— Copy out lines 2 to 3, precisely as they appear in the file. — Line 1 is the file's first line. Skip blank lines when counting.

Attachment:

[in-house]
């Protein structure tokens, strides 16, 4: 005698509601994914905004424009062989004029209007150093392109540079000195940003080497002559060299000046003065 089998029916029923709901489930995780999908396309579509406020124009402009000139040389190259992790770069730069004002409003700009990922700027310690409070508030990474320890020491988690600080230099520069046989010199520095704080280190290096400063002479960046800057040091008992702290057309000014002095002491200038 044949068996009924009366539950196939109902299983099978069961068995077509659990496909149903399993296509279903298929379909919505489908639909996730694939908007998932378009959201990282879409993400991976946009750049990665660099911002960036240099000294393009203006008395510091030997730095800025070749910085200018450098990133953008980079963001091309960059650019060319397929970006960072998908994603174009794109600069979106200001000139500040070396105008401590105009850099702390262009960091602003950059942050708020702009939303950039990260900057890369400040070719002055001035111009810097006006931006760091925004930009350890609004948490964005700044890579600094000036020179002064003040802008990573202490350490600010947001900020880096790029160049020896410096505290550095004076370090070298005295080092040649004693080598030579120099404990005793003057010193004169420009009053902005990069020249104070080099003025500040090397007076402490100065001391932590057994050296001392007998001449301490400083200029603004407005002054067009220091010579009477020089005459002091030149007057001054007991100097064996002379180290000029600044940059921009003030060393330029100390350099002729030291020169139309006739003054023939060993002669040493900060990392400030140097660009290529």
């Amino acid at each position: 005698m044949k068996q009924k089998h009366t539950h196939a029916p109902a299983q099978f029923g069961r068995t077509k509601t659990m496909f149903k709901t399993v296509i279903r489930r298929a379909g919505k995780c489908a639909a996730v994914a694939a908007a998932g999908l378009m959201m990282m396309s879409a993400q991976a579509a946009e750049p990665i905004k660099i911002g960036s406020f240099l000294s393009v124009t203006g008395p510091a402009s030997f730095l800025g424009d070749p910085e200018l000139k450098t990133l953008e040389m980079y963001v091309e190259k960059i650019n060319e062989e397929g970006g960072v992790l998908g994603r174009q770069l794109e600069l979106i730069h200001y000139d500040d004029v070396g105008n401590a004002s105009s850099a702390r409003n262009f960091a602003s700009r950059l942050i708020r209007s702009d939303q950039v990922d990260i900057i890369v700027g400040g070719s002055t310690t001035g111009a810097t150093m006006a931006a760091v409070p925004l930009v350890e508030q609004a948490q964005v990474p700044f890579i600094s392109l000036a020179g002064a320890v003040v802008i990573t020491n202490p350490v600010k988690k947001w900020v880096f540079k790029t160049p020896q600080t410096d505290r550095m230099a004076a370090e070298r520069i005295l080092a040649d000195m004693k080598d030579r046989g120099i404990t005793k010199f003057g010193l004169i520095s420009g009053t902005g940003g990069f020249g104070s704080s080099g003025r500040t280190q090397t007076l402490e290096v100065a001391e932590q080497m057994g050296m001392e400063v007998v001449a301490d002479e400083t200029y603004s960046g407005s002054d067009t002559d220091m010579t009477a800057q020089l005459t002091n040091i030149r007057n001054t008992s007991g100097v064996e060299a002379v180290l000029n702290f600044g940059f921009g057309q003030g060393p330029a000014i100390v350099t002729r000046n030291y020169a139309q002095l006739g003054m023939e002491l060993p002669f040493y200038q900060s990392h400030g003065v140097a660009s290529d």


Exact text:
């Protein structure tokens, strides 16, 4: 005698509601994914905004424009062989004029209007150093392109540079000195940003080497002559060299000046003065 089998029916029923709901489930995780999908396309579509406020124009402009000139040389190259992790770069730069004002409003700009990922700027310690409070508030990474320890020491988690600080230099520069046989010199520095704080280190290096400063002479960046800057040091008992702290057309000014002095002491200038 044949068996009924009366539950196939109902299983099978069961068995077509659990496909149903399993296509279903298929379909919505489908639909996730694939908007998932378009959201990282879409993400991976946009750049990665660099911002960036240099000294393009203006008395510091030997730095800025070749910085200018450098990133953008980079963001091309960059650019060319397929970006960072998908994603174009794109600069979106200001000139500040070396105008401590105009850099702390262009960091602003950059942050708020702009939303950039990260900057890369400040070719002055001035111009810097006006931006760091925004930009350890609004948490964005700044890579600094000036020179002064003040802008990573202490350490600010947001900020880096790029160049020896410096505290550095004076370090070298005295080092040649004693080598030579120099404990005793003057010193004169420009009053902005990069020249104070080099003025500040090397007076402490100065001391932590057994050296001392007998001449301490400083200029603004407005002054067009220091010579009477020089005459002091030149007057001054007991100097064996002379180290000029600044940059921009003030060393330029100390350099002729030291020169139309006739003054023939060993002669040493900060990392400030140097660009290529």
């Amino acid at each position: 005698m044949k068996q009924k089998h009366t539950h196939a029916p109902a299983q099978f029923g069961r068995t077509k509601t659990m496909f149903k709901t399993v296509i279903r489930r298929a379909g919505k995780c489908a639909a996730v994914a694939a908007a998932g999908l378009m959201m990282m396309s879409a993400q991976a579509a946009e750049p990665i905004k660099i911002g960036s406020f240099l000294s393009v124009t203006g008395p510091a402009s030997f730095l800025g424009d070749p910085e200018l000139k450098t990133l953008e040389m980079y963001v091309e190259k960059i650019n060319e062989e397929g970006g960072v992790l998908g994603r174009q770069l794109e600069l979106i730069h200001y000139d500040d004029v070396g105008n401590a004002s105009s850099a702390r409003n262009f960091a602003s700009r950059l942050i708020r209007s702009d939303q950039v990922d990260i900057i890369v700027g400040g070719s002055t310690t001035g111009a810097t150093m006006a931006a760091v409070p925004l930009v350890e508030q609004a948490q964005v990474p700044f890579i600094s392109l000036a020179g002064a320890v003040v802008i990573t020491n202490p350490v600010k988690k947001w900020v880096f540079k790029t160049p020896q600080t410096d505290r550095m230099a004076a370090e070298r520069i005295l080092a040649d000195m004693k080598d030579r046989g120099i404990t005793k010199f003057g010193l004169i520095s420009g009053t902005g940003g990069f020249g104070s704080s080099g003025r500040t280190q090397t007076l402490e290096v100065a001391e932590q080497m057994g050296m001392e400063v007998v001449a301490d002479e400083t200029y603004s960046g407005s002054d067009t002559d220091m010579t009477a800057q020089l005459t002091n040091i030149r007057n001054t008992s007991g100097v064996e060299a002379v180290l000029n702290f600044g940059f921009g057309q003030g060393p330029a000014i100390v350099t002729r000046n030291y020169a139309q002095l006739g003054m023939e002491l060993p002669f040493y200038q900060s990392h400030g003065v140097a660009s290529d």